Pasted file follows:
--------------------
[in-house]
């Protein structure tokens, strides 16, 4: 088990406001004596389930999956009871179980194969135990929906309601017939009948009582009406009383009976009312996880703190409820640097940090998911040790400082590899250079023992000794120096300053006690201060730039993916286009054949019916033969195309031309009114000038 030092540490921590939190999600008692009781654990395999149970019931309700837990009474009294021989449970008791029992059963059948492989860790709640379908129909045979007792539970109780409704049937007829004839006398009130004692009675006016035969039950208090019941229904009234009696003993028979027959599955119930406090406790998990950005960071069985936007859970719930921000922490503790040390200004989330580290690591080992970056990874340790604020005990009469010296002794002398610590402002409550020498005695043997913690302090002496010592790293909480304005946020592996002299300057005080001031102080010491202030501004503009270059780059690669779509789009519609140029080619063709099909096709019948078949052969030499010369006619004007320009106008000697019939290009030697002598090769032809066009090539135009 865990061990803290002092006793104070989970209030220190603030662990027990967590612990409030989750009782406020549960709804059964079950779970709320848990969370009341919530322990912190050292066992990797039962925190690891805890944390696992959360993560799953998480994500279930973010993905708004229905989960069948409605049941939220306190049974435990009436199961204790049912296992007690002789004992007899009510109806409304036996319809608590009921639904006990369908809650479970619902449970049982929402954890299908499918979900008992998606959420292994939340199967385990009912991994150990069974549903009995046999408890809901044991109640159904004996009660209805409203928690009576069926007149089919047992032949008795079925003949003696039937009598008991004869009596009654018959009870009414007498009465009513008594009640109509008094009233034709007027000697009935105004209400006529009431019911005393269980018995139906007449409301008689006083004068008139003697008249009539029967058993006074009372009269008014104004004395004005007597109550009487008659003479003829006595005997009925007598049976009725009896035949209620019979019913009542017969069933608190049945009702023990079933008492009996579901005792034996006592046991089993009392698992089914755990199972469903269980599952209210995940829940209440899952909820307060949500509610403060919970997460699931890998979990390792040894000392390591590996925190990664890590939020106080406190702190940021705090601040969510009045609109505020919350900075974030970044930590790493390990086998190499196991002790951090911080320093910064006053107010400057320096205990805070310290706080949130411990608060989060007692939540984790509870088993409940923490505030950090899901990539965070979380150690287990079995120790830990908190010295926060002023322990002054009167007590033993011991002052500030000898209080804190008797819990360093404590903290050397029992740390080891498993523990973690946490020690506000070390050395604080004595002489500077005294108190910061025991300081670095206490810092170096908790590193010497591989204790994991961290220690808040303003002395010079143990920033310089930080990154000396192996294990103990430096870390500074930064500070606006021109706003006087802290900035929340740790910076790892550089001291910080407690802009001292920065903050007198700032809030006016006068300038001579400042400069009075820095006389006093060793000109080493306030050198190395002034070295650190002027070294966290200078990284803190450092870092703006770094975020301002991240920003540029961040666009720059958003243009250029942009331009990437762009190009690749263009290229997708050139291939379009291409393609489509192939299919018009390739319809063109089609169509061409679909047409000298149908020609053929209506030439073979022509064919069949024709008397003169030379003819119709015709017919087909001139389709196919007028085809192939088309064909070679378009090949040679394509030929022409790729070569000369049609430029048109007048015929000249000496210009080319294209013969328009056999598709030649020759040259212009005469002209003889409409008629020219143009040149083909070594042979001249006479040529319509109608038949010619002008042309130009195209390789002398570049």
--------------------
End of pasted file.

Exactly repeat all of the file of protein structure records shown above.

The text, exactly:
[in-house]
């Protein structure tokens, strides 16, 4: 088990406001004596389930999956009871179980194969135990929906309601017939009948009582009406009383009976009312996880703190409820640097940090998911040790400082590899250079023992000794120096300053006690201060730039993916286009054949019916033969195309031309009114000038 030092540490921590939190999600008692009781654990395999149970019931309700837990009474009294021989449970008791029992059963059948492989860790709640379908129909045979007792539970109780409704049937007829004839006398009130004692009675006016035969039950208090019941229904009234009696003993028979027959599955119930406090406790998990950005960071069985936007859970719930921000922490503790040390200004989330580290690591080992970056990874340790604020005990009469010296002794002398610590402002409550020498005695043997913690302090002496010592790293909480304005946020592996002299300057005080001031102080010491202030501004503009270059780059690669779509789009519609140029080619063709099909096709019948078949052969030499010369006619004007320009106008000697019939290009030697002598090769032809066009090539135009 865990061990803290002092006793104070989970209030220190603030662990027990967590612990409030989750009782406020549960709804059964079950779970709320848990969370009341919530322990912190050292066992990797039962925190690891805890944390696992959360993560799953998480994500279930973010993905708004229905989960069948409605049941939220306190049974435990009436199961204790049912296992007690002789004992007899009510109806409304036996319809608590009921639904006990369908809650479970619902449970049982929402954890299908499918979900008992998606959420292994939340199967385990009912991994150990069974549903009995046999408890809901044991109640159904004996009660209805409203928690009576069926007149089919047992032949008795079925003949003696039937009598008991004869009596009654018959009870009414007498009465009513008594009640109509008094009233034709007027000697009935105004209400006529009431019911005393269980018995139906007449409301008689006083004068008139003697008249009539029967058993006074009372009269008014104004004395004005007597109550009487008659003479003829006595005997009925007598049976009725009896035949209620019979019913009542017969069933608190049945009702023990079933008492009996579901005792034996006592046991089993009392698992089914755990199972469903269980599952209210995940829940209440899952909820307060949500509610403060919970997460699931890998979990390792040894000392390591590996925190990664890590939020106080406190702190940021705090601040969510009045609109505020919350900075974030970044930590790493390990086998190499196991002790951090911080320093910064006053107010400057320096205990805070310290706080949130411990608060989060007692939540984790509870088993409940923490505030950090899901990539965070979380150690287990079995120790830990908190010295926060002023322990002054009167007590033993011991002052500030000898209080804190008797819990360093404590903290050397029992740390080891498993523990973690946490020690506000070390050395604080004595002489500077005294108190910061025991300081670095206490810092170096908790590193010497591989204790994991961290220690808040303003002395010079143990920033310089930080990154000396192996294990103990430096870390500074930064500070606006021109706003006087802290900035929340740790910076790892550089001291910080407690802009001292920065903050007198700032809030006016006068300038001579400042400069009075820095006389006093060793000109080493306030050198190395002034070295650190002027070294966290200078990284803190450092870092703006770094975020301002991240920003540029961040666009720059958003243009250029942009331009990437762009190009690749263009290229997708050139291939379009291409393609489509192939299919018009390739319809063109089609169509061409679909047409000298149908020609053929209506030439073979022509064919069949024709008397003169030379003819119709015709017919087909001139389709196919007028085809192939088309064909070679378009090949040679394509030929022409790729070569000369049609430029048109007048015929000249000496210009080319294209013969328009056999598709030649020759040259212009005469002209003889409409008629020219143009040149083909070594042979001249006479040529319509109608038949010619002008042309130009195209390789002398570049």